This foot strike places the force of impact on the middle to outside of the heel or ankle. The center of mass of the body is behind the point of contact of the foot with the ground. 

The force on contact is transferred straight up the lower leg. The foot and the lower leg come to a dead halt. This kind of impact causes a rapid and sudden rise in force on collision with the ground. This is what is called an impact transient (brief period when force magnitude shoots up). Such an impact transient is absent in the forefoot strike.

Also read: What Is Foot Strike?

Which is the best foot strike pattern?

Let us look at the two aspects — injury and mechanical efficiency — that determine whether one foot strike is better than the other two.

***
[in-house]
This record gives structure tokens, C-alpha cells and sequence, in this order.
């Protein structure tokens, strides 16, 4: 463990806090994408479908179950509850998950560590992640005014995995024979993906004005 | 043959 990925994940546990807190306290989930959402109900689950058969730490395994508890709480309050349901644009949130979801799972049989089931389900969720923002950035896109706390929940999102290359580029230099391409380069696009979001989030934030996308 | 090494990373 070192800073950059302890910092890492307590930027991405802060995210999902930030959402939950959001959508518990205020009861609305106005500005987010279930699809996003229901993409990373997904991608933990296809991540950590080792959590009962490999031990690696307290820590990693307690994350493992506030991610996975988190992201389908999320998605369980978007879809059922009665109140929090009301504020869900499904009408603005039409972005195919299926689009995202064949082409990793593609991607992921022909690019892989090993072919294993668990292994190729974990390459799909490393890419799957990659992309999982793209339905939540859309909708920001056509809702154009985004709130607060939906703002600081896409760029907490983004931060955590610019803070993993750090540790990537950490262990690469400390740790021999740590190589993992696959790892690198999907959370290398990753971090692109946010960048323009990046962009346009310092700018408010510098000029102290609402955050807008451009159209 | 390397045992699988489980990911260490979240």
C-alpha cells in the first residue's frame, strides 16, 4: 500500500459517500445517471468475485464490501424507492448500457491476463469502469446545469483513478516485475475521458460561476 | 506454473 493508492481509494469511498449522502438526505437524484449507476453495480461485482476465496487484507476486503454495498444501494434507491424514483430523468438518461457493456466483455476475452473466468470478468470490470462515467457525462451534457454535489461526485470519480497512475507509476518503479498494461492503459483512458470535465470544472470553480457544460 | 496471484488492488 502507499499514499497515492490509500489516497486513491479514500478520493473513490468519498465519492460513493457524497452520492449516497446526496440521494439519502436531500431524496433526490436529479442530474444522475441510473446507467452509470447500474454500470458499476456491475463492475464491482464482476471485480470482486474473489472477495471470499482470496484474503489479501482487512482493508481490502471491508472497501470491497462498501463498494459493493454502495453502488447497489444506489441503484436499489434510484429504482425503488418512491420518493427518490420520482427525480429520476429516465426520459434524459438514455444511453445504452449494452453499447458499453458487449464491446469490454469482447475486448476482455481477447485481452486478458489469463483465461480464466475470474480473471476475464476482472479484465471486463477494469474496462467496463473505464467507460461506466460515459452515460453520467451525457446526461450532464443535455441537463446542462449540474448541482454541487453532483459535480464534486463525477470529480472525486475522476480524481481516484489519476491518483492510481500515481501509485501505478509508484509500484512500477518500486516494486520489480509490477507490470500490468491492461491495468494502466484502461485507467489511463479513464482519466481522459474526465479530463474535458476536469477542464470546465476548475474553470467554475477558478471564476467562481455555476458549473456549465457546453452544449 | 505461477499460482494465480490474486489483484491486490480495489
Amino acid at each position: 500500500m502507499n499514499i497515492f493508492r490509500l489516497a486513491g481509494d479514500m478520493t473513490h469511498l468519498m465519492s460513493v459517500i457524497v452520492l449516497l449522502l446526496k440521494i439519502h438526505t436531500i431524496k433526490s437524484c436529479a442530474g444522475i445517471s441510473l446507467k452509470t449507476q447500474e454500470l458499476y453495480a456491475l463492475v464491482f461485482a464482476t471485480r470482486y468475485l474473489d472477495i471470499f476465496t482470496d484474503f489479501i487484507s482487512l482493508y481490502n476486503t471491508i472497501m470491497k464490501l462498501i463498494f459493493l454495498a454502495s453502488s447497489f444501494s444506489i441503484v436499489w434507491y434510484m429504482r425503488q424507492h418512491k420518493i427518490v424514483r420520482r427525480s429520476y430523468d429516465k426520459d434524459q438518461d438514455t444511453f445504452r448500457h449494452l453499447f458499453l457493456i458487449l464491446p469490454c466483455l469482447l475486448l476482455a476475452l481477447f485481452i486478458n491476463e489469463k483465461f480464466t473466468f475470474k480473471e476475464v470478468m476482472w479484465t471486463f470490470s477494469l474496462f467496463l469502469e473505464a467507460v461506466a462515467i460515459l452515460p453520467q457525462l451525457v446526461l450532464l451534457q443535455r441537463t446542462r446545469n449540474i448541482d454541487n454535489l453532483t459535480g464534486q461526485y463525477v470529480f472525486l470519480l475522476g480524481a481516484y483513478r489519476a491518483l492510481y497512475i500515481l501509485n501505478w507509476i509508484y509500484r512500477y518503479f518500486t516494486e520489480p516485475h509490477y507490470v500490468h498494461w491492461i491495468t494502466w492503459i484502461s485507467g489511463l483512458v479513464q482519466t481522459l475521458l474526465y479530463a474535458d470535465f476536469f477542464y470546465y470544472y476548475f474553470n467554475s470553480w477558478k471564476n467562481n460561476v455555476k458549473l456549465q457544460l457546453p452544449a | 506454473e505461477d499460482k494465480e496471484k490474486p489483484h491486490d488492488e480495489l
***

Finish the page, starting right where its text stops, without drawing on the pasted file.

Interestingly, foot strike demographics show that 75% of runners are heel strikers, 23% are midfoot strikers, and just 1% are forefoot strikers

The same study showed that metabolic cost of running is lower in a heel strike, whereas faster speeds dictated a forefoot strike pattern. Thus, it may be reasoned that running a half or full or ultra-marathon may benefit heel strikers. 

On the other hand, running 10K and lower distances may dictate forefoot strike for higher speed. According to Allison Gruber, assistant professor at the School of Public Health of Indiana University-Bloomington, USA, habitual forefoot and midfoot strike runners tended to switch to a heel strike in the later stages of a race to conserve glycogen usage.

A majority of studies show that there is no significant difference in injuries between heel, midfoot or forefoot strike patterns. Two studies, a 2012 study by Adam Dauodi (et al) and another in 2013 by Juha-Pekka Kulmala (et al), tracked injury rates in endurance runners based on foot strike. They concluded that heel strikers have a greater incidence in injuries at the hip and knee, and cause medial tibial stress syndrome (shin-splints) due to the greater ground reaction forces on heel strike.